Most children wouldn’t want to think of themselves as bullies or be labeled as such, but somehow bullying behavior at home isn’t thought of in the same way. Parents have a responsibility to intervene differently when they start to see behaviors that are targeted, affect self-esteem, are power/dominance driven (regardless of which child is older), and persistent. Ignoring these sorts of exchanges can lead to an aggressor-victim dyad in the family that can persist for a lifetime. If one sibling consistently taunts (especially when the verbal taunting is personal and drives the other child to feel insecure or inadequate), intervention is required. Managing both the bully and the bullied in this scenario is key. Both parties are fragile and need support. Bullies often lack self-esteem, are anxious or depressed, or are looking to get attention in unhealthy ways. Getting them help is essential. The child who is being bullied needs strategies to disengage, as well as support to feel secure and safe at home. This last bit can be challenging since the child was the victim of bullying in the place that should feel the safest.

Many parents downplay sibling bullying. “Kids will be kids.” “All kids fight.”
You have to develop a thick skin.” “Siblings will always be meanest to each other.” All of these are examples of things parents say to themselves. And the occasional argument between siblings is normal. But when these interactions become taunting, physically targeted, humiliating, or dehumanizing, it is not normal anymore and intervention is necessary.

The relationships within our family are the best practice we have for relationships in the rest of our life. How we learn to talk to each other and treat each other is the key to our success in friendships, work relationships, love affairs, and as parents later. Teaching your child how to solve his or hew own problems through proper attention to the stuff that matters, ignoring the stuff that doesn’t, creating a culture of positivity in your home, and intervening early if any sign of bullying rears its ugly head is the key to raising kids who will be friends for a lifetime.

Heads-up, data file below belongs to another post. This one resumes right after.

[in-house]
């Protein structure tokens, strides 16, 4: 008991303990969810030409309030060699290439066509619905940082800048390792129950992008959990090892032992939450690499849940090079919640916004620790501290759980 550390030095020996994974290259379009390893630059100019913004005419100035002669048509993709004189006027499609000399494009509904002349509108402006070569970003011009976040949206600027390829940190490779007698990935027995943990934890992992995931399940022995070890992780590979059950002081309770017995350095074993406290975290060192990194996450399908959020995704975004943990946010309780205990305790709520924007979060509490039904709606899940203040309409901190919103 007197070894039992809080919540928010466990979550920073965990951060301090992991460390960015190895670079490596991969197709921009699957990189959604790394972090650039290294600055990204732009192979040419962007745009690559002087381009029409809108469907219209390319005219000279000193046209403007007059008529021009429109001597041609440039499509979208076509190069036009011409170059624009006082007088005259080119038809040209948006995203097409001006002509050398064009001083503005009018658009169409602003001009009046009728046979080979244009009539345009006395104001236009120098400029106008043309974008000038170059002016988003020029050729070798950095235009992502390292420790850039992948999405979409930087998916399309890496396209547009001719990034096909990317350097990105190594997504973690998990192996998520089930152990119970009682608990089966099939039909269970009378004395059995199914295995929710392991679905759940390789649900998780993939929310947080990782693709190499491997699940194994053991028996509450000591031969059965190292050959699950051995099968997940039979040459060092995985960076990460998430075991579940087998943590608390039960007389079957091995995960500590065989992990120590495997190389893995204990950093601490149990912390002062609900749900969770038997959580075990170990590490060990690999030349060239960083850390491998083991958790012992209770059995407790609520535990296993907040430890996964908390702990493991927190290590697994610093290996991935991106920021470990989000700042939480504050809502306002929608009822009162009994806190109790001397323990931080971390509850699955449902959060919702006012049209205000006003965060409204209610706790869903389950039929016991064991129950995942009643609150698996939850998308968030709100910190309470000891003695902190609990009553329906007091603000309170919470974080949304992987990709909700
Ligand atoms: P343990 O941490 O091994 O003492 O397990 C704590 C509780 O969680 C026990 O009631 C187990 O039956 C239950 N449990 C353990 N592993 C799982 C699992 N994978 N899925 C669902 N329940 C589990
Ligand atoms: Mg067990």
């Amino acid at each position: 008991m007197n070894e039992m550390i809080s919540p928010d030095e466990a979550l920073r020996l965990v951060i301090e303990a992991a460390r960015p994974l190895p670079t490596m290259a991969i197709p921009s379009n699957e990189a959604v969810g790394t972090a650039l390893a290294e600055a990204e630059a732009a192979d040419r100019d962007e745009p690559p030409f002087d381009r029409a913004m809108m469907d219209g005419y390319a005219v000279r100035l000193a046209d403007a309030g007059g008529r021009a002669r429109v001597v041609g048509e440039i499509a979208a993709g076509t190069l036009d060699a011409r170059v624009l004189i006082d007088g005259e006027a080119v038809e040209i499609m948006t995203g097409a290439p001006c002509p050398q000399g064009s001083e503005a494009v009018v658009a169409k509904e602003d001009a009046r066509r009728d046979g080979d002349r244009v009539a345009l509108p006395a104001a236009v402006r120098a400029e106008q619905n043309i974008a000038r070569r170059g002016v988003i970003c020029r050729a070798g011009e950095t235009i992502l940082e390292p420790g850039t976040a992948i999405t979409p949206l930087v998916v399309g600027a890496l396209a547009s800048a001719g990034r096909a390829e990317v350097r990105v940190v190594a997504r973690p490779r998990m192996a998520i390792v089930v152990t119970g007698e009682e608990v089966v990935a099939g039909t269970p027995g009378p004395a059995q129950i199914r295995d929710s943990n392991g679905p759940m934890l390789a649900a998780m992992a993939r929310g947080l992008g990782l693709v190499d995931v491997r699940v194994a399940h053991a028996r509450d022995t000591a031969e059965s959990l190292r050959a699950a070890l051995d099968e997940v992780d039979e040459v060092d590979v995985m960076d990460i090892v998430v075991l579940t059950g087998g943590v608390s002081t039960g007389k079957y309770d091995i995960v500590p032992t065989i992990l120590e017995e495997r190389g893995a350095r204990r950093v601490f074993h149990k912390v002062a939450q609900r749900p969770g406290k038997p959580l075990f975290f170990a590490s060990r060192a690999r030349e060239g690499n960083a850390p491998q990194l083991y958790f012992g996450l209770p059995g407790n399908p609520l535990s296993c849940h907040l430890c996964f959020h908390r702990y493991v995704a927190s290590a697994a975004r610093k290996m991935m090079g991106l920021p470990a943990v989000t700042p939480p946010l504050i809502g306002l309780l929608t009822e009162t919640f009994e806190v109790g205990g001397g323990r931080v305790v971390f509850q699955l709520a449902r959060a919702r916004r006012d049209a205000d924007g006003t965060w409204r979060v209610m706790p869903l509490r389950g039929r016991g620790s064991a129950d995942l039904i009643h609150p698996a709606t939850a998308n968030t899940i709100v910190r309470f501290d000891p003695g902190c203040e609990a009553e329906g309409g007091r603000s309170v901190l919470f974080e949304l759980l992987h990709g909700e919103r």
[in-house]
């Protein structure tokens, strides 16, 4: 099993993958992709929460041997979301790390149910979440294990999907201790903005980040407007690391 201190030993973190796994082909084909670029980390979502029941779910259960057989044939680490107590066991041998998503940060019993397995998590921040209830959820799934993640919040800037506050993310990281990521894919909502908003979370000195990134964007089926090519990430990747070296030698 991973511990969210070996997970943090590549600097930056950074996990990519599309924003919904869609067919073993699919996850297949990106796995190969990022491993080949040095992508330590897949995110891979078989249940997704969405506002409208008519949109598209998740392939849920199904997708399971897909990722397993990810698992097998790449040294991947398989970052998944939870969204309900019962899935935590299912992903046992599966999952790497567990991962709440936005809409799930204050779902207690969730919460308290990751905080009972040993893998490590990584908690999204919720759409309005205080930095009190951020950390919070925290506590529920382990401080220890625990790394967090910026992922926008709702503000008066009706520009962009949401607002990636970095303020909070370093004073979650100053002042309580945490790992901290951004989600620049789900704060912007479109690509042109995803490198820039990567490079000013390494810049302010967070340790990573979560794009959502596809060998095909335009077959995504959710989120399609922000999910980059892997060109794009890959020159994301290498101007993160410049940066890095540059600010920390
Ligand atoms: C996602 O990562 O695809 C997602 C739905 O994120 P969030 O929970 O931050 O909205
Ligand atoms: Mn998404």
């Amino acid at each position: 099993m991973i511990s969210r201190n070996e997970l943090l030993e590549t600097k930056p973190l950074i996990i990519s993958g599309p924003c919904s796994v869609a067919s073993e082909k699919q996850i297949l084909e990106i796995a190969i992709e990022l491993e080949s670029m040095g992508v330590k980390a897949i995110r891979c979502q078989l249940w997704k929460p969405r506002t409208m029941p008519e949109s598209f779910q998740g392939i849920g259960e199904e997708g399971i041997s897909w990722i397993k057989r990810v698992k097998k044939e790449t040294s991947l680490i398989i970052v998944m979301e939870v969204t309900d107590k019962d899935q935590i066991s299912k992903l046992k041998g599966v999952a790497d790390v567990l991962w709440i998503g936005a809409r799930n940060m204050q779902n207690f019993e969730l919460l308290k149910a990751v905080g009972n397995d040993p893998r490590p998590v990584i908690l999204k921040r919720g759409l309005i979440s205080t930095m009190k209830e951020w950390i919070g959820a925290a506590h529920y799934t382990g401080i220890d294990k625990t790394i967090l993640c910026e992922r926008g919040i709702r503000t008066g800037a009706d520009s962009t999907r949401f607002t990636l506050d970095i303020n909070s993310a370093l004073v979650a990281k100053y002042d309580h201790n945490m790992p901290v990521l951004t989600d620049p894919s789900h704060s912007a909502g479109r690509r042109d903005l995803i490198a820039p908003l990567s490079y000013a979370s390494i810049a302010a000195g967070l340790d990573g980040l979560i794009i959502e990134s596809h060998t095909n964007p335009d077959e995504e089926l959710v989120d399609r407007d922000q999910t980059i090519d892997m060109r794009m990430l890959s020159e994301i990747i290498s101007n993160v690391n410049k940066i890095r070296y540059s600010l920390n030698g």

– Dr. Molly O’Shea, a board-certified Beaumont pediatrician, offers traditional medicine in non-traditional ways including newborn home visits and emailing parents directly. She has practiced pediatrics for nearly 30 years and was the “Ask the Pediatrician” columnist for the Detroit News for many years. A journal editor for the American Academy of Pediatrics, she also organized the AAP’s national continuing education programming for pediatricians. Dr. Molly loves cooking, traveling and spending time with her family.

#20yearsofweddedbliss

couple holding hands at sunset

You know I am totally kidding.

The 20 years part is right on. The bliss… well, that part is just a fantasy; a social media hashtag that captions an image that leaves the rest of us feeling like there is something missing from our marriages.

This Valentine’s Day is special for us because my husband and I are celebrating our 20th anniversary. And as any couple knows, we have had our share of hard moments and happy ones — times when it would feel easier to be apart and days when we couldn’t live without each other. And with four kids in the mix ranging from 16 to 6, the truth is that there just isn’t a lot of time these days for each other.

But we can’t use that as an excuse. Because, let’s be real here, who wants to walk this life with a partner we feel constantly out of step with? So while we may not be the most romantic couple, we do hold hands (in the car when we head out to do errands) and we always kiss each other goodbye. And although we don’t post it on social media, we leave cards for each other when one of us is struggling or needing a reminder that they’re loved. Instead of getaway weekends, we take turns scheduling date nights and love watching a good Netflix series together at home. We grab a coffee together in between sports pick-ups and sometimes we just supermarket shop so we can have 30 minutes alone. Nothing groundbreaking here I know, but these small and simple (key for us!) moments become the glue that keeps us connected in this busy life of ours.